Gerry ChidiacPrince George, B.C., officials recently decided to change the name of O’Grady Road, named after a former Catholic bishop of Prince George, to Dakelh Ti, meaning First Nation Road in the language of the Lheidli T’enneh.

I knew Bishop Fergus O’Grady fairly well and I don’t think anything would have made him happier. The decisions to change the name of College Road to O’Grady Road and the name of Prince George College to O’Grady Catholic High School in the late 1980s were made after he’d retired as bishop and largely against his will.

To his last day in 1998, O’Grady loved being among young people, and they loved being in his presence. I remember joking with him at a basketball game, saying, “Bishop, all those people down there have your name on their shirts.” He surprised me when he replied in a serious voice, “That was not my idea.”

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Canada’s human rights record marred by hypocrisy
By Gerry Chidiac
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Despite all the accolades he received during his lifetime, O’Grady was humble. He prided himself, for example, on driving the oldest car in the diocese, unlike other Catholic bishops around the world who often live in scandalous opulence. O’Grady recognized the natural ability in others and encouraged them to use their gifts to do good in the world.

It’s instructive to read the accounts of Dakelh elders like Mary John, who passed away in 2004 at the age of 91. In her biography Stoney Creek Woman, John notes that the parents in her community always wanted a local school built so they wouldn’t have to send their children to the residential school in Lejac.

I remember O’Grady telling me that when he first became bishop in 1956, he asked the people of the diocese what they wanted. They told him they wanted schools, so he found a way to build and staff them.

John points out that while the teachers at Lejac tried to take away her language and culture when she was a child, she was hired to teach Carrier language and culture at St. Joseph’s School in Vanderhoof, B.C. in the 1970s, decades before this was done elsewhere. St. Joseph’s was established and run by O’Grady in the 1970s.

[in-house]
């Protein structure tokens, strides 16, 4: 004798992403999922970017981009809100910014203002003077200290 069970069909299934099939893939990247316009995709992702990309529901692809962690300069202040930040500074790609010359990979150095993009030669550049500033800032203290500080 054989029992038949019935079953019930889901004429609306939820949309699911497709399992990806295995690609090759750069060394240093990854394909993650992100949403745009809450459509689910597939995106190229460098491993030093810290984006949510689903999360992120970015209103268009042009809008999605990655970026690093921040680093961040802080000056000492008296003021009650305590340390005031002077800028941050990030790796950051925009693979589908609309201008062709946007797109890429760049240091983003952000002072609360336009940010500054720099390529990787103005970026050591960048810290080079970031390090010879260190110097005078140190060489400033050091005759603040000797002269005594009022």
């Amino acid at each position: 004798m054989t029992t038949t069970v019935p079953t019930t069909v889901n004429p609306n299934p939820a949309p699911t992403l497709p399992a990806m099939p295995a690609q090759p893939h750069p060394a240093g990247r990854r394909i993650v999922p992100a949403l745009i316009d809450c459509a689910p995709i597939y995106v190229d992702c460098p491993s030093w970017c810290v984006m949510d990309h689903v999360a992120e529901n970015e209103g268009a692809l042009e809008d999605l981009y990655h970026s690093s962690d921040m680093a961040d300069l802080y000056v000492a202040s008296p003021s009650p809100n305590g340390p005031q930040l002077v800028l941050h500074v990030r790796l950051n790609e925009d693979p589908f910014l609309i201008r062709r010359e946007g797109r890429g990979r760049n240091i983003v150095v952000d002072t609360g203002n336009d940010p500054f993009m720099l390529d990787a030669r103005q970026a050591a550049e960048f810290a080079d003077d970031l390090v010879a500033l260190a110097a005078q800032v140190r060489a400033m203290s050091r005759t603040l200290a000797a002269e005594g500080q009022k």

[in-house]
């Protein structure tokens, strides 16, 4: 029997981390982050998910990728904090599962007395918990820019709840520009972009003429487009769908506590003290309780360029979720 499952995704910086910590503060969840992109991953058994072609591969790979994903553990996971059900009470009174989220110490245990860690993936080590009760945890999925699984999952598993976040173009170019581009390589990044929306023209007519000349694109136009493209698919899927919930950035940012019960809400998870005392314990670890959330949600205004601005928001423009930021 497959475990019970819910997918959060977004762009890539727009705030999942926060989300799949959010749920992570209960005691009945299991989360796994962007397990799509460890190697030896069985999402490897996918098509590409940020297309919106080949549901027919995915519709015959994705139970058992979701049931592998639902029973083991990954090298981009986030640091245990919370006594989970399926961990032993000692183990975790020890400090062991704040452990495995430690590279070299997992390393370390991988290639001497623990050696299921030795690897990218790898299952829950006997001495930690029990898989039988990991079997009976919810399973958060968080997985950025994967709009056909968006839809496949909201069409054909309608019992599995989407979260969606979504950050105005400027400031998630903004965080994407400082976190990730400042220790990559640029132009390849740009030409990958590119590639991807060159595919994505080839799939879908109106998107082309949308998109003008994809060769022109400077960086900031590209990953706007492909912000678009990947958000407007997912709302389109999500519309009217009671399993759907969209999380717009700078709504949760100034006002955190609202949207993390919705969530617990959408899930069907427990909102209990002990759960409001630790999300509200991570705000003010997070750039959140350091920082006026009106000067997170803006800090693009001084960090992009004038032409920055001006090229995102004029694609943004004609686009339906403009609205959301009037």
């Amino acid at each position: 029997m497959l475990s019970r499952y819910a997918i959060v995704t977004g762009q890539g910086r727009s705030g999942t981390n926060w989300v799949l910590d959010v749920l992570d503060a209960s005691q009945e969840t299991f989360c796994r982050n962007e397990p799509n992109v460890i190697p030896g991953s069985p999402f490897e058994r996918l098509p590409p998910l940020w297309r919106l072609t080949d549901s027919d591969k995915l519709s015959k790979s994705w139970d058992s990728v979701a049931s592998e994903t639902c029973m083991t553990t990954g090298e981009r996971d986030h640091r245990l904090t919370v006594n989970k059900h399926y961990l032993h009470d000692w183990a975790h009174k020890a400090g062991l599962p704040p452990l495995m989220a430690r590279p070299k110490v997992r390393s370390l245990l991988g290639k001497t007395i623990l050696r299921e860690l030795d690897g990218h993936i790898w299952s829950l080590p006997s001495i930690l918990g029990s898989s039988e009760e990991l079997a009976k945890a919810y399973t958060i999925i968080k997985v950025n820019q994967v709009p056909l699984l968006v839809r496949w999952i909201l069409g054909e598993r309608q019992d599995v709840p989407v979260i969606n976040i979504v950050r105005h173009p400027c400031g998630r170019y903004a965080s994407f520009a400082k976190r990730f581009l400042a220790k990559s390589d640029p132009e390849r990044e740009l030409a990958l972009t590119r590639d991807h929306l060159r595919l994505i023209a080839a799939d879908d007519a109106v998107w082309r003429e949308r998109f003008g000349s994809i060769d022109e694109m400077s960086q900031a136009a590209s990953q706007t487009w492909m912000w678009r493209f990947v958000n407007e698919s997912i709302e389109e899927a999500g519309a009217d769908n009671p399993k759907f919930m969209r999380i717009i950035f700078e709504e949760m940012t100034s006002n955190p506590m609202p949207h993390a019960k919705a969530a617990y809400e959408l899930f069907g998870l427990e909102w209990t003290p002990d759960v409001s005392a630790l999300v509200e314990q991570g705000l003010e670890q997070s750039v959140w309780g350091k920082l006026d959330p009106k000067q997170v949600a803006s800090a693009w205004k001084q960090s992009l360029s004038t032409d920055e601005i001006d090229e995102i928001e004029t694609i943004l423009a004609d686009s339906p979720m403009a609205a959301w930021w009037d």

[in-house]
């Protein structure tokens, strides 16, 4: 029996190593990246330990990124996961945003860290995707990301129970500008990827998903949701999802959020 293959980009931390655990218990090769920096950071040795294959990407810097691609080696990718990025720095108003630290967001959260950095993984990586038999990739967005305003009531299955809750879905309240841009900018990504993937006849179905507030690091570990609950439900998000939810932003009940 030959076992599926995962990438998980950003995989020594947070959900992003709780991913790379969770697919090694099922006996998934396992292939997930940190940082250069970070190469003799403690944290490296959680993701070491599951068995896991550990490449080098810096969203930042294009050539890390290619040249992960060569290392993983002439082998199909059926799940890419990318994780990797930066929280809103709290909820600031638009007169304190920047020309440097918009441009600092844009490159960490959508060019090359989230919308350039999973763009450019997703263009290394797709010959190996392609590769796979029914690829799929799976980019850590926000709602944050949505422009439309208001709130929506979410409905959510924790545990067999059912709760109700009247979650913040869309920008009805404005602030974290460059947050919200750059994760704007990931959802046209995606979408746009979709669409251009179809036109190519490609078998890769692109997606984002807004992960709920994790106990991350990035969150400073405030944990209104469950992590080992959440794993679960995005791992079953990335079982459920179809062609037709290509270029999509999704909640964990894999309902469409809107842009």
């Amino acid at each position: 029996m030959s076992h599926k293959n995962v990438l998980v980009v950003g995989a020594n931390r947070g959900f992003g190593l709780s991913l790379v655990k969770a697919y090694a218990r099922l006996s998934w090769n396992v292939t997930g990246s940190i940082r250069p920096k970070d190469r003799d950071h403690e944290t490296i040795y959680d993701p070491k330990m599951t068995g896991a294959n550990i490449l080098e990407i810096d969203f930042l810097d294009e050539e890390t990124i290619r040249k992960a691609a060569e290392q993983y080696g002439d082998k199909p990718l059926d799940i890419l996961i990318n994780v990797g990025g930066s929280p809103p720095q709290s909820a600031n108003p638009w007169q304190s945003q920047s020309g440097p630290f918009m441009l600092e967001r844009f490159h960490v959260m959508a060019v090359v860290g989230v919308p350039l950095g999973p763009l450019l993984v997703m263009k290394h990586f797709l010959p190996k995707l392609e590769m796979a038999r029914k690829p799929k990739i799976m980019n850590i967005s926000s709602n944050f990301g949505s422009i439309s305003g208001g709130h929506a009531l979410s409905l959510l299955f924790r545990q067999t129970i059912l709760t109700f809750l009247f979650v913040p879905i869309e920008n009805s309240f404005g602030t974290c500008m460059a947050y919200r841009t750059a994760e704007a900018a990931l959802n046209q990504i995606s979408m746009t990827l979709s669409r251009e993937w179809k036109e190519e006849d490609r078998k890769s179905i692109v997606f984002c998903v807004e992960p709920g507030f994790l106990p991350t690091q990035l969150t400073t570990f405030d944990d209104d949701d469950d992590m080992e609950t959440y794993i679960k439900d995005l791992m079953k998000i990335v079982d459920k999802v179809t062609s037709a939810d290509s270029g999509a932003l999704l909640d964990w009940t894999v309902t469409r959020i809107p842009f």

Despite this, the words of Lheidli T’enneh Chief Dolleen Logan ring true: “… Bishop O’Grady… played a key role in the administration of residential schools in B.C. while deaths and abuse of children occurred.”

O’Grady clearly didn’t do enough. But what were things like elsewhere in Canada at this time?

I couldn’t help but notice the stark contrast between O’Grady and other Canadian leaders when I moved to Montreal in 1990.

During the Oka Crisis that summer, the non-Indigenous community tried to expropriate Mohawk territory to expand a golf course. This was despite the presence of a large Catholic monastery in the town of Oka and the fact that the vast majority of non-Indigenous residents in Quebec were baptized Catholics. I saw very little Catholic presence at pro-Mohawk demonstrations and I heard no calls to respect the wishes of the Mohawk issued by the official Catholic church in Quebec.

I honestly couldn’t have seen O’Grady or the local Catholic clergy failing to take a stand had this happened in northern British Columbia.

What lesson does this provide for us in 2022?

Though many lauded the actions of O’Grady during his lifetime, doing a little isn’t good enough, especially when we knowingly ignore abuses taking place. Any violation of human rights, especially the rights of a child, is a crime against humanity.

We’re right to critique the actions of O’Grady, but it’s even more important that we hold ourselves to the same high standard. Each of us is responsible for establishing our legacy.

Roslyn Kunin specializes in languages, genocide studies and works with at-risk students. He is the recipient of an award from the Vancouver Holocaust Education Centre for excellence in teaching about the Holocaust.

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